metabolism, or in bile acid synthesis that was being observed. Now I, so far, kind of showed you data that
was mostly done with choline, but more recently, we’ve actually started expanding these studies
to alternative dietary nutrients that are similarly trimethylamine containing. And so,
like, carnitine was the one we were focusing on. Now the reason we were focusing on carnitine
is because there’s substantial epidemiology data that argues that red meat is associated
with increased cardiovascular risks. And in particular, for example, this recent study
that came out by the Harvard Nutrition Group, looking at both the Health Profession Follow-Up
Study and the Nurses Health Study, combined to have over almost 3 million follow-up years
of information with almost 24,000 deaths, followed with an average follow-up period
of over 20 years. And what was seen is that for each one portion increase per day in red
meat amongst the individuals that were followed in these studies, it accounts for somewhere
between a 13 to a 20 percent increase in mortality over the course of the duration of follow-up,
which is, as I said, either 20- or 28-year period, depending on the two different studies. And, by the way, a portion size by the nutritionists,
it always strikes me as a little bit funny that they’re so small. Its only three ounces,
is considered one portion of red meat. I don’t know about you, but that seems to me like
the snack that you eat before you have dinner as opposed to the real portion size. [laughter] So why the interest in red meat? Well, carnitine
is a nutrient that’s almost exclusively found in red meat, certainly in meat. And the structure
is shown here, and it has that same trimethylamine moiety on it. And it actually derives its
name from the Latin root word where carnivore comes from, meaning flesh. And that’s because
the chemist who first discovered carnitine structure over a century ago found that the
food substances that it was in were essentially of flesh, and red meat in particular has a
high level. And if you’re wondering what red meat has the highest level, kangaroo, by the
way, has a 50-fold higher level of carnitine than beef, so don’t go out and eat kangaroo
patties if you want to try and cut down on your carnitine ingestion. But anyway, carnitine plays a role normally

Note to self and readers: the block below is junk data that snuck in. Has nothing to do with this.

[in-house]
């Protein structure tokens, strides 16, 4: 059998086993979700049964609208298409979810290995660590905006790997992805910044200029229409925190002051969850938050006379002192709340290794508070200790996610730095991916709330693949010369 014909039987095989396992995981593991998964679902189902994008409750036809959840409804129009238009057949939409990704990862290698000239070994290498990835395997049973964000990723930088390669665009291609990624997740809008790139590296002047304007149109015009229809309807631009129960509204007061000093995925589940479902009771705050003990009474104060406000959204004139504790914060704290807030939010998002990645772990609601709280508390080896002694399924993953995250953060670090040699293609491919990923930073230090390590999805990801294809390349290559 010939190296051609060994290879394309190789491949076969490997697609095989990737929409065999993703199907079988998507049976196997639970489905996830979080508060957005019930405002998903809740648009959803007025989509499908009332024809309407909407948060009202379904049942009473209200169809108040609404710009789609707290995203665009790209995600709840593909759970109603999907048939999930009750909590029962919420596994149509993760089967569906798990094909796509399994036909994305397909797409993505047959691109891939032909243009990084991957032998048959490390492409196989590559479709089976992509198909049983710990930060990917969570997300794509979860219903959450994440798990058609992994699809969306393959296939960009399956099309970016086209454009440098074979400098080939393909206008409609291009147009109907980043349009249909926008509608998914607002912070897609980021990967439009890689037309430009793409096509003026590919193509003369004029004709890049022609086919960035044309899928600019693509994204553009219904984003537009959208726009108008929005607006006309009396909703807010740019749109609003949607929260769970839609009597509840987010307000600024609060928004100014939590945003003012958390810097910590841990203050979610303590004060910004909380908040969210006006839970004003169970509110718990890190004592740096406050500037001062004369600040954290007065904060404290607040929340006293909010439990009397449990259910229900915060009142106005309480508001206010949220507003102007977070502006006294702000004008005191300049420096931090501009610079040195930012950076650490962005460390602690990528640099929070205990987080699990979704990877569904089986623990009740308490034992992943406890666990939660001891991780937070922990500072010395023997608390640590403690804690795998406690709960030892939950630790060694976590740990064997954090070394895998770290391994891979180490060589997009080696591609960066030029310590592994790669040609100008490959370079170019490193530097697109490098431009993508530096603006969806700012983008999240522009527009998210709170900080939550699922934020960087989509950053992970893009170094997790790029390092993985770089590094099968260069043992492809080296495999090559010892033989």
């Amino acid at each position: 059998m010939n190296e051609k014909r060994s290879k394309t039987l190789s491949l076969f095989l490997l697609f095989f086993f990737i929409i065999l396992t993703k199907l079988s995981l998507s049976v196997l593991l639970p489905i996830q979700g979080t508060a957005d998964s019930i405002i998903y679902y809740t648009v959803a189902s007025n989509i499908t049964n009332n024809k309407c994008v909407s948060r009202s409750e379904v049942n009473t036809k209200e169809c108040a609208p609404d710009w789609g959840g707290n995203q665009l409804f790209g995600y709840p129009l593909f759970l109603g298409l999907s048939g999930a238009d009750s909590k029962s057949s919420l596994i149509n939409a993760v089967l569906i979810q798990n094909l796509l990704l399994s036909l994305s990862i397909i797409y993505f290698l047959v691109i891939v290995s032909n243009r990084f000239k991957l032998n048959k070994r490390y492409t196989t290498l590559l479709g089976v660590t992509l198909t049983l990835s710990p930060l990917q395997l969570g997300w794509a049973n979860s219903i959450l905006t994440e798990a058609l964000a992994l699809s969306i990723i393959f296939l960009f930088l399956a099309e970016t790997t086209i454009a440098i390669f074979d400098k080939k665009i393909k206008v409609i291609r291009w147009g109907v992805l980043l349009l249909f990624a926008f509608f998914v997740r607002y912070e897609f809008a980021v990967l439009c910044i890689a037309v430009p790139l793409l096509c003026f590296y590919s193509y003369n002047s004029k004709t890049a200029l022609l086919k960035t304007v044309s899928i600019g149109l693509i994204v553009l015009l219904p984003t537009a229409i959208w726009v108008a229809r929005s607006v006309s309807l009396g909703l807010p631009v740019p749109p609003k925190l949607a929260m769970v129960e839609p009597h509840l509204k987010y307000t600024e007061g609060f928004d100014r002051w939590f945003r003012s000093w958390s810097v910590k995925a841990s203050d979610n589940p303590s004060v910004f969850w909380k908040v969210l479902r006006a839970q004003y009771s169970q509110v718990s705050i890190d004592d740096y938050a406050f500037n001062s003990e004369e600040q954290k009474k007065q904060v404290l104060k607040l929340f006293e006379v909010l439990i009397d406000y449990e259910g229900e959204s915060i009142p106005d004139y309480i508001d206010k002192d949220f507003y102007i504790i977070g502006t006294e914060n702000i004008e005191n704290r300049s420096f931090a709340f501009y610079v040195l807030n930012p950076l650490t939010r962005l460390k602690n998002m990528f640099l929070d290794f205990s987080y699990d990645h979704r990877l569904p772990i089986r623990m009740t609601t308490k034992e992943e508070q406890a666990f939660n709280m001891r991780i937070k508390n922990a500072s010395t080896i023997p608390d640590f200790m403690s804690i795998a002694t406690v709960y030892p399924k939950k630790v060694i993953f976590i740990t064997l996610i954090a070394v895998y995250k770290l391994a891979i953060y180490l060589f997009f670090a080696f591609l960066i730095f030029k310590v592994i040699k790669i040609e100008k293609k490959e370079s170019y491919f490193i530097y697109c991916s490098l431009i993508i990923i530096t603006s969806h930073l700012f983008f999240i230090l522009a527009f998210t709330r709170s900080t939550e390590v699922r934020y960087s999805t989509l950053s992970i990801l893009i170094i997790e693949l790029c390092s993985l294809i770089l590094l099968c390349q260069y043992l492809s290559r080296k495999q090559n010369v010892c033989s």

in fatty acid transport into mitochondria. We make all the carnitine we eat from out
diet. It’s not an essential amino acid. It is made by lysine after — and lysine being
the single most abundant amino acid in both plant and animals proteins. Most individuals,
unless you have a genetic defect, do not have carnitine deficiency, or it’s a very rare
phenotype. So we were interested in this same kind of
story: Could carnitine generate TMAO and accelerate atherosclerosis? Just to speed up, because
I want to leave time for questions, we used the germ-free animals, and were able to show
that when you ingest, or when animals ingest carnitine, and they are germ-free, they do
not make TMAO. But when they’re conventionalized, they do. We then wanted to translate this
to human clinical studies. Bob Koeth, a post doc — or, I’m sorry, is
the MSTP in my lab, this was his thesis research, the carnitine story. He did this study where
actually we generated — we used, literally, a grill that had that on the box cover, and
used steak as our source of — natural source of carnitine, isotope-labeled carnitine in
a pill, and did the same kind of experiment, where at visit one, they’d get a carnitine
challenge, and over time, measure the appearance and disappearance of metabolites, go on antibiotics,
suppress the intestinal flora, et cetera. So doing that same kind of experience as we
did with the phosphatidylcholine, what we saw is that while individuals have intact
flora, they readily generate TMAO from ingestion of carnitine. But following suppression of
the intestinal flora, no TMAO is generated by ingesting carnitine, suggesting that carnitine
formation of TMAO has an obligatory requirement for gut flora as well. So taking this to atherosclerosis animal models,
we used the apoE mouse model. What we saw is there was about a two-fold increase in
aorta-accrued atherosclerosis in animals that were on a carnitine diet, despite no changes
in their cholesterol levels, their weights, or triglyceride levels. If you suppress the
intestinal flora, and bring the TMA and TMAO levels down to near zero, over the course
of the duration of the study, we saw — I’m looking at the right-hand panel — no diet-dependent
increase in atherosclerosis. Now one of the intriguing findings that we
saw during the course of these studies was that the animals that were on the chronic
carnitine diet showed a 10-fold increase in their synthetic capacity to make TMAO compared
to normal chow mice. This suggested that the chronic dietary exposure to carnitine had
actually shifted the intestinal microbial composition to such that the microbes were
now — those that preferred carnitine as a substrate had become — had a selected advantage
and had grown more, and now carnitine-dependent conversion into TMA and TMAO was occurring